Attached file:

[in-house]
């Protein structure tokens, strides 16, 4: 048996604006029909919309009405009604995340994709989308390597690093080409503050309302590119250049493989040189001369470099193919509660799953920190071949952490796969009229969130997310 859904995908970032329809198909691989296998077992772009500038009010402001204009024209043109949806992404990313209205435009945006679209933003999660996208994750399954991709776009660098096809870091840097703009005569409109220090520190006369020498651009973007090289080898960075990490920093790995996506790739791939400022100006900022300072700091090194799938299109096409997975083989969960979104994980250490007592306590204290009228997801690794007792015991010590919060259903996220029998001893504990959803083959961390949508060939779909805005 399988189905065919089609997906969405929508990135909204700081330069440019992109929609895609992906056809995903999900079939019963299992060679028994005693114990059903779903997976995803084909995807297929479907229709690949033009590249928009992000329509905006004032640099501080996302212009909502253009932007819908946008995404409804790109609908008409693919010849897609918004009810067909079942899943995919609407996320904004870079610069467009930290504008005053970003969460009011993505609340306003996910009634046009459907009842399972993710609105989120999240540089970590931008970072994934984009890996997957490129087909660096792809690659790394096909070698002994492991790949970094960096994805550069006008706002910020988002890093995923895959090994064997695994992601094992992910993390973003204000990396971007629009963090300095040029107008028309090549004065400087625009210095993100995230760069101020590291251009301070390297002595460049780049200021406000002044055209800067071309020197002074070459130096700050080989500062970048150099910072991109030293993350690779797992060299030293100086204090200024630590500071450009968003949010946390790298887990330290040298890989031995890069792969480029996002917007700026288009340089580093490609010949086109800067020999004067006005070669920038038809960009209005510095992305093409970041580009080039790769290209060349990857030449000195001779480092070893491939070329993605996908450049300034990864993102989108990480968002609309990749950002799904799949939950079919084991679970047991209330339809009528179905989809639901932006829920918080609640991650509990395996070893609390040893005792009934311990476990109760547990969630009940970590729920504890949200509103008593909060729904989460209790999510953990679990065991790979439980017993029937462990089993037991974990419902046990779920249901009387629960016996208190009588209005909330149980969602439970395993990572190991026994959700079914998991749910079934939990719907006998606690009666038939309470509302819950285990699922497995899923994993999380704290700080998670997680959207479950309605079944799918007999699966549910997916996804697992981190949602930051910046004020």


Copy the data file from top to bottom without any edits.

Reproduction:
[in-house]
């Protein structure tokens, strides 16, 4: 048996604006029909919309009405009604995340994709989308390597690093080409503050309302590119250049493989040189001369470099193919509660799953920190071949952490796969009229969130997310 859904995908970032329809198909691989296998077992772009500038009010402001204009024209043109949806992404990313209205435009945006679209933003999660996208994750399954991709776009660098096809870091840097703009005569409109220090520190006369020498651009973007090289080898960075990490920093790995996506790739791939400022100006900022300072700091090194799938299109096409997975083989969960979104994980250490007592306590204290009228997801690794007792015991010590919060259903996220029998001893504990959803083959961390949508060939779909805005 399988189905065919089609997906969405929508990135909204700081330069440019992109929609895609992906056809995903999900079939019963299992060679028994005693114990059903779903997976995803084909995807297929479907229709690949033009590249928009992000329509905006004032640099501080996302212009909502253009932007819908946008995404409804790109609908008409693919010849897609918004009810067909079942899943995919609407996320904004870079610069467009930290504008005053970003969460009011993505609340306003996910009634046009459907009842399972993710609105989120999240540089970590931008970072994934984009890996997957490129087909660096792809690659790394096909070698002994492991790949970094960096994805550069006008706002910020988002890093995923895959090994064997695994992601094992992910993390973003204000990396971007629009963090300095040029107008028309090549004065400087625009210095993100995230760069101020590291251009301070390297002595460049780049200021406000002044055209800067071309020197002074070459130096700050080989500062970048150099910072991109030293993350690779797992060299030293100086204090200024630590500071450009968003949010946390790298887990330290040298890989031995890069792969480029996002917007700026288009340089580093490609010949086109800067020999004067006005070669920038038809960009209005510095992305093409970041580009080039790769290209060349990857030449000195001779480092070893491939070329993605996908450049300034990864993102989108990480968002609309990749950002799904799949939950079919084991679970047991209330339809009528179905989809639901932006829920918080609640991650509990395996070893609390040893005792009934311990476990109760547990969630009940970590729920504890949200509103008593909060729904989460209790999510953990679990065991790979439980017993029937462990089993037991974990419902046990779920249901009387629960016996208190009588209005909330149980969602439970395993990572190991026994959700079914998991749910079934939990719907006998606690009666038939309470509302819950285990699922497995899923994993999380704290700080998670997680959207479950309605079944799918007999699966549910997916996804697992981190949602930051910046004020």